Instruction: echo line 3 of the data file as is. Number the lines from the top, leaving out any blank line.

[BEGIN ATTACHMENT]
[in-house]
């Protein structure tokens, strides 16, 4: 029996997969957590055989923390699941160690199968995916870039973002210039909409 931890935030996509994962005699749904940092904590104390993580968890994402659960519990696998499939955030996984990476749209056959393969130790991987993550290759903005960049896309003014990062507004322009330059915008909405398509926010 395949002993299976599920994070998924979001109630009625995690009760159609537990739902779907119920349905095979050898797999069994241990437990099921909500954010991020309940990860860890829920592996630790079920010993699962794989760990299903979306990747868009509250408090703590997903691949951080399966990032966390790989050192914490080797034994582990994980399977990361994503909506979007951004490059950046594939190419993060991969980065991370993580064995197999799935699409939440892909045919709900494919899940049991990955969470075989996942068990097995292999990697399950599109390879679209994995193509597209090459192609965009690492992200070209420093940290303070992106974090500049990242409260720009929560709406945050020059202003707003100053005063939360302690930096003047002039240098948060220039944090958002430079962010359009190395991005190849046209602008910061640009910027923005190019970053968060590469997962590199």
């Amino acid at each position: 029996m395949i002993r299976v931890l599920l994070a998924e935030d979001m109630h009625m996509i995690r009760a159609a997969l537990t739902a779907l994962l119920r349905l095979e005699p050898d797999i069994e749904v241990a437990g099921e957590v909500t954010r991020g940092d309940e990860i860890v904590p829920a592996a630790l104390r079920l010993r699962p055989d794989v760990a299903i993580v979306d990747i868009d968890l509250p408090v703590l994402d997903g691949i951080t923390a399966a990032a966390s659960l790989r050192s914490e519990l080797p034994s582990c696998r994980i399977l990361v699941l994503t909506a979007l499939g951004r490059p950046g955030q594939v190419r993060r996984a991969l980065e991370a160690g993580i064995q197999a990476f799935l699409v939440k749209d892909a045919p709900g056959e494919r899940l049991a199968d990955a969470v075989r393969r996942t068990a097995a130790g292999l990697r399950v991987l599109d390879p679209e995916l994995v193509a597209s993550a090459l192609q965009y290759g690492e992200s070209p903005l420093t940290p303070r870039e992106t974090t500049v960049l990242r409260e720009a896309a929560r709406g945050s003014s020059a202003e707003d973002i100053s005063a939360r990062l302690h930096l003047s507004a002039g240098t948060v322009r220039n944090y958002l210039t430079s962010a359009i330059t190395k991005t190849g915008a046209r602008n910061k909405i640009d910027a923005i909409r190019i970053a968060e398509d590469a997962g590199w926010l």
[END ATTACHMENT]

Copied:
């Amino acid at each position: 029996m395949i002993r299976v931890l599920l994070a998924e935030d979001m109630h009625m996509i995690r009760a159609a997969l537990t739902a779907l994962l119920r349905l095979e005699p050898d797999i069994e749904v241990a437990g099921e957590v909500t954010r991020g940092d309940e990860i860890v904590p829920a592996a630790l104390r079920l010993r699962p055989d794989v760990a299903i993580v979306d990747i868009d968890l509250p408090v703590l994402d997903g691949i951080t923390a399966a990032a966390s659960l790989r050192s914490e519990l080797p034994s582990c696998r994980i399977l990361v699941l994503t909506a979007l499939g951004r490059p950046g955030q594939v190419r993060r996984a991969l980065e991370a160690g993580i064995q197999a990476f799935l699409v939440k749209d892909a045919p709900g056959e494919r899940l049991a199968d990955a969470v075989r393969r996942t068990a097995a130790g292999l990697r399950v991987l599109d390879p679209e995916l994995v193509a597209s993550a090459l192609q965009y290759g690492e992200s070209p903005l420093t940290p303070r870039e992106t974090t500049v960049l990242r409260e720009a896309a929560r709406g945050s003014s020059a202003e707003d973002i100053s005063a939360r990062l302690h930096l003047s507004a002039g240098t948060v322009r220039n944090y958002l210039t430079s962010a359009i330059t190395k991005t190849g915008a046209r602008n910061k909405i640009d910027a923005i909409r190019i970053a968060e398509d590469a997962g590199w926010l």